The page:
The construction industry is not known for the simplicity of its projects. And it certainly isn’t known for the simplicity of the documents which describe those projects – technical specifications and legal conditions are long, complex and hard to understand.
The recent Robin Rigg windfarm case provides a stark warning for anyone intent on holding tight to complexity in our contracts. The €26.25m dispute hinged the court interpreting a series of ‘diffuse’ contract documents.
Just because your contract is inelegant, clumsy or badly drafted, you can’t ditch it and start again. Someone, the judges, have to work out what it actually means. As a tool to help you do business, a badly drafted contract is an utter failure…
Surely working out what you’ve signed up to is better done before – not after – you’ve carried out a project? Otherwise you might as well click ‘I agree to the terms and conditions’ knowing full well that you haven’t got the foggiest what those terms and conditions actually say. Yes, it’s a gamble but think of the time you’d save if you never read another contract again!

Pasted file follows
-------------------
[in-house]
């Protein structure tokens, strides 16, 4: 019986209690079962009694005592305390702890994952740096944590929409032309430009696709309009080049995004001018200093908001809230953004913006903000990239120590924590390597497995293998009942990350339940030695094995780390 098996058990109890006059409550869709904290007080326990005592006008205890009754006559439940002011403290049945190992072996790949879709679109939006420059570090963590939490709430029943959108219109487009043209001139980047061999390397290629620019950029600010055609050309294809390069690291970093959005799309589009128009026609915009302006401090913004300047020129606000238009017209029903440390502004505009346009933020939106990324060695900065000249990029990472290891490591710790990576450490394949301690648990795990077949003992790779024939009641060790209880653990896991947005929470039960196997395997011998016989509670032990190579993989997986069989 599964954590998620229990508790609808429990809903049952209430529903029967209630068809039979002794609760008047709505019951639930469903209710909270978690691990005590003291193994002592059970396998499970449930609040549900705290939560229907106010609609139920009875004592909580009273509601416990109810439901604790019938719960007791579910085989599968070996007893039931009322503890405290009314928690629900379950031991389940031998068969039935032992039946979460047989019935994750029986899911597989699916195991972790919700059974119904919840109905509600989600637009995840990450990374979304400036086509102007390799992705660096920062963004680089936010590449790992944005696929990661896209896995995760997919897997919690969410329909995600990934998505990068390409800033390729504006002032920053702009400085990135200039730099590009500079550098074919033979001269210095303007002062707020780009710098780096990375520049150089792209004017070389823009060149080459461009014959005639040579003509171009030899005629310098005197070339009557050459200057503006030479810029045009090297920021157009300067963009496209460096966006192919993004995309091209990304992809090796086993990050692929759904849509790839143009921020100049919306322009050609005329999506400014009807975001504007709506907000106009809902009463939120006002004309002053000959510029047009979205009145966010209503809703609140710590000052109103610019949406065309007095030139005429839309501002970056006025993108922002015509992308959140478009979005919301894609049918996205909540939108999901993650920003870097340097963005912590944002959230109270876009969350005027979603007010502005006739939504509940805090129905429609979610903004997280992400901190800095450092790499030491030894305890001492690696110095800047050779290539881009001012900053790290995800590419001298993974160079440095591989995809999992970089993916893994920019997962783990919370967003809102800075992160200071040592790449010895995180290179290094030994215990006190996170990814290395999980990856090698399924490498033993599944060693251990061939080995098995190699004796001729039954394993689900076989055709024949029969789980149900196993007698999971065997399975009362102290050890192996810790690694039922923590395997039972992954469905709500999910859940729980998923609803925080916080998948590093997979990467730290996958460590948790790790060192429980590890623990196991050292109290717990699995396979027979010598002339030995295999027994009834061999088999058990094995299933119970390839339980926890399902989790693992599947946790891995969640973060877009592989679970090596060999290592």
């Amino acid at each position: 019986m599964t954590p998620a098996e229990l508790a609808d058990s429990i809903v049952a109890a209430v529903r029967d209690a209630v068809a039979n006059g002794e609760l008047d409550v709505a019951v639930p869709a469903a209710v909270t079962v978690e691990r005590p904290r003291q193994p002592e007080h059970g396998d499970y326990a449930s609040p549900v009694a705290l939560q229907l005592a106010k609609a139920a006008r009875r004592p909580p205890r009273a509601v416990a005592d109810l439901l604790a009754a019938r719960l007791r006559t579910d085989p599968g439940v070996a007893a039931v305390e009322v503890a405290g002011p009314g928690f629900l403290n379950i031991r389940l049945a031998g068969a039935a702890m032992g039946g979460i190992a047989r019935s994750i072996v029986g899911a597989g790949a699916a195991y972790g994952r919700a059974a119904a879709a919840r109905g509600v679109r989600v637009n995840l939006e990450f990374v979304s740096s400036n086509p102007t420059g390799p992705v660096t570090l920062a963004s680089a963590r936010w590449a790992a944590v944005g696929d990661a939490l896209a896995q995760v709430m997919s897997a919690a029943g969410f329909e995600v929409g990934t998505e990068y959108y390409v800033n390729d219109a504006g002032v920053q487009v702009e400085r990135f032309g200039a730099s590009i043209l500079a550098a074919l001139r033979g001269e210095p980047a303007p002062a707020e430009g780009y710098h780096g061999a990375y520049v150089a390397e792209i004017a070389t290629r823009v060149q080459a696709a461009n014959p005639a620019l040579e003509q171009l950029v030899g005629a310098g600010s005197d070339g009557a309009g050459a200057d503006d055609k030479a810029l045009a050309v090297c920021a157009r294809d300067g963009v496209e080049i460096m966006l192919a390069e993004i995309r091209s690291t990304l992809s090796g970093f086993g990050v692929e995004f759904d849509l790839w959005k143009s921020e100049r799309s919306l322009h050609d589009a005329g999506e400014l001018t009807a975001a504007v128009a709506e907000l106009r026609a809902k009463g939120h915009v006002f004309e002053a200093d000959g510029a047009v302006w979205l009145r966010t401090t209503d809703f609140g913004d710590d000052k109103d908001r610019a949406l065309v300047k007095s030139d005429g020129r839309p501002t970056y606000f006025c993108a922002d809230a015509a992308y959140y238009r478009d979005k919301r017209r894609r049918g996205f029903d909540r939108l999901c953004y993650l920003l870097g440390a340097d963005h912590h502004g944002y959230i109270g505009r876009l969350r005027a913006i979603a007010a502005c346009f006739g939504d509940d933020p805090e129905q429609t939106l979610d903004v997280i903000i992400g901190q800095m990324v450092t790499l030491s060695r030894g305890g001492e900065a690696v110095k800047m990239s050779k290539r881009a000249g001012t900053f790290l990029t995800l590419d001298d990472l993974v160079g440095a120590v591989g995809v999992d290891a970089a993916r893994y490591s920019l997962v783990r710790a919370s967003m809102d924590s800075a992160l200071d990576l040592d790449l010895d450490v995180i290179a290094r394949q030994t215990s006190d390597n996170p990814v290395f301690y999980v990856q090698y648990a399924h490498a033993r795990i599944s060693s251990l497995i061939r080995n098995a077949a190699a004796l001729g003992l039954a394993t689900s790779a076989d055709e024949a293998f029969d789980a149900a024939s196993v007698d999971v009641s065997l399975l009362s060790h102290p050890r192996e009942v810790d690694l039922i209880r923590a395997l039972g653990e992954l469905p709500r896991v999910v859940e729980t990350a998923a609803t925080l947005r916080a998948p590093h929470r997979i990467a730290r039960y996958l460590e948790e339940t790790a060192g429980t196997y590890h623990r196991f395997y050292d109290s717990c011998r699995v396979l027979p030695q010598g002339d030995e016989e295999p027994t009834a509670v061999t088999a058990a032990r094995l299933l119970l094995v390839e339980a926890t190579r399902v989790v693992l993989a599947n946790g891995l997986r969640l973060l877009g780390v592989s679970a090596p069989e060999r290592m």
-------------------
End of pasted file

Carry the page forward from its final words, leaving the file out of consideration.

The windfarm contract was described, with a hint of criticism, as having multiple authors, containing loose wording, and including ambiguities and inconsistencies. The contractor accused the client of tucking away onerous provisions in technical requirements, rather than spelling them out clearly and simply in the contract conditions.
Simplicity could have helped the client to clearly describe what it expected by way of functionality and the contractor to know what the works had to do.
Instead of simplicity, the contract writers had added layer upon layer of quality standards, performance specifications and technical requirements with at least 8 different measures of quality. Those measures reflected inputs – professional manner and good industry practice – and outputs – meeting an international standard and having a design life of at least 20 years. Some were met, others not… a single functional standard, relating to design life, proved very costly indeed for the contractor.
The longer a contract is, the less likely any single person will read all the documents which together describe the parties’ agreement. Lawyers won’t read the project specification (too much technical jargon) and specialists won’t read the conditions (too much legal jargon).
For clarity’s sake, so you know what you are signing up to, we should keep contracts simple. But as our current standard forms are clocking in at 20,000+ words, whether we can or will is rather harder to answer.
Originally published in Construction Manager, October 2017